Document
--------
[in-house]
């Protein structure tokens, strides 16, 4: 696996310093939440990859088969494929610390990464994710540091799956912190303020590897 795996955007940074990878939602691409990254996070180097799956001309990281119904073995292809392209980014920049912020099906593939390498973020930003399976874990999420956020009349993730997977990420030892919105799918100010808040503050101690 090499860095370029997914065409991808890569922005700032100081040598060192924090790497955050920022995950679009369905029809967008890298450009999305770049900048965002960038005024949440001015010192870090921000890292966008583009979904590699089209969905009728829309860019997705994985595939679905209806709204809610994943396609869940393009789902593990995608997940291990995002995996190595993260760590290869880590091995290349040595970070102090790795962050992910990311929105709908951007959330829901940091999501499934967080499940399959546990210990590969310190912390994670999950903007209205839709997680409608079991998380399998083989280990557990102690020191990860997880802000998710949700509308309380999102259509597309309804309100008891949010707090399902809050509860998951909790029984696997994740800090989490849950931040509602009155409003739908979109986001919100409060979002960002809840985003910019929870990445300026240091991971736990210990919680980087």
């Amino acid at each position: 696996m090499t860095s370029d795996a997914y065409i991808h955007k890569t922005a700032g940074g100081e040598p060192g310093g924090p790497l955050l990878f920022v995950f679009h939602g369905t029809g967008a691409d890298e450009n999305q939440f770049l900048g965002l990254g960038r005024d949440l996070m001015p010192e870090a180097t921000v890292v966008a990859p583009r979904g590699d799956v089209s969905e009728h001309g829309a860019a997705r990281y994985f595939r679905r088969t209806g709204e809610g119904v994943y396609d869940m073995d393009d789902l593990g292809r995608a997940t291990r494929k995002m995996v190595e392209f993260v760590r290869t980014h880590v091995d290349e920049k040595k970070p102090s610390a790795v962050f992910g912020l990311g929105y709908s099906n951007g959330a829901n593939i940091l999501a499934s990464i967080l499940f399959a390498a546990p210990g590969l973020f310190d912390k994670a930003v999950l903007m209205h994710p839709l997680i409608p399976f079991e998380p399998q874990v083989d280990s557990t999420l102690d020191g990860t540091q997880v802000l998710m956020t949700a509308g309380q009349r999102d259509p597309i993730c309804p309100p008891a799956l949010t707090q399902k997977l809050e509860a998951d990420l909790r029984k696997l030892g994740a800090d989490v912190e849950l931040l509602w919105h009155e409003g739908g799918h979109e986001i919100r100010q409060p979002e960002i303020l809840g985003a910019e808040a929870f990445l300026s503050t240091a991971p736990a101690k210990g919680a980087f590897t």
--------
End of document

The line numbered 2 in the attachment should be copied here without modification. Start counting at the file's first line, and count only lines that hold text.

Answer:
């Protein structure tokens, strides 16, 4: 696996310093939440990859088969494929610390990464994710540091799956912190303020590897 795996955007940074990878939602691409990254996070180097799956001309990281119904073995292809392209980014920049912020099906593939390498973020930003399976874990999420956020009349993730997977990420030892919105799918100010808040503050101690 090499860095370029997914065409991808890569922005700032100081040598060192924090790497955050920022995950679009369905029809967008890298450009999305770049900048965002960038005024949440001015010192870090921000890292966008583009979904590699089209969905009728829309860019997705994985595939679905209806709204809610994943396609869940393009789902593990995608997940291990995002995996190595993260760590290869880590091995290349040595970070102090790795962050992910990311929105709908951007959330829901940091999501499934967080499940399959546990210990590969310190912390994670999950903007209205839709997680409608079991998380399998083989280990557990102690020191990860997880802000998710949700509308309380999102259509597309309804309100008891949010707090399902809050509860998951909790029984696997994740800090989490849950931040509602009155409003739908979109986001919100409060979002960002809840985003910019929870990445300026240091991971736990210990919680980087």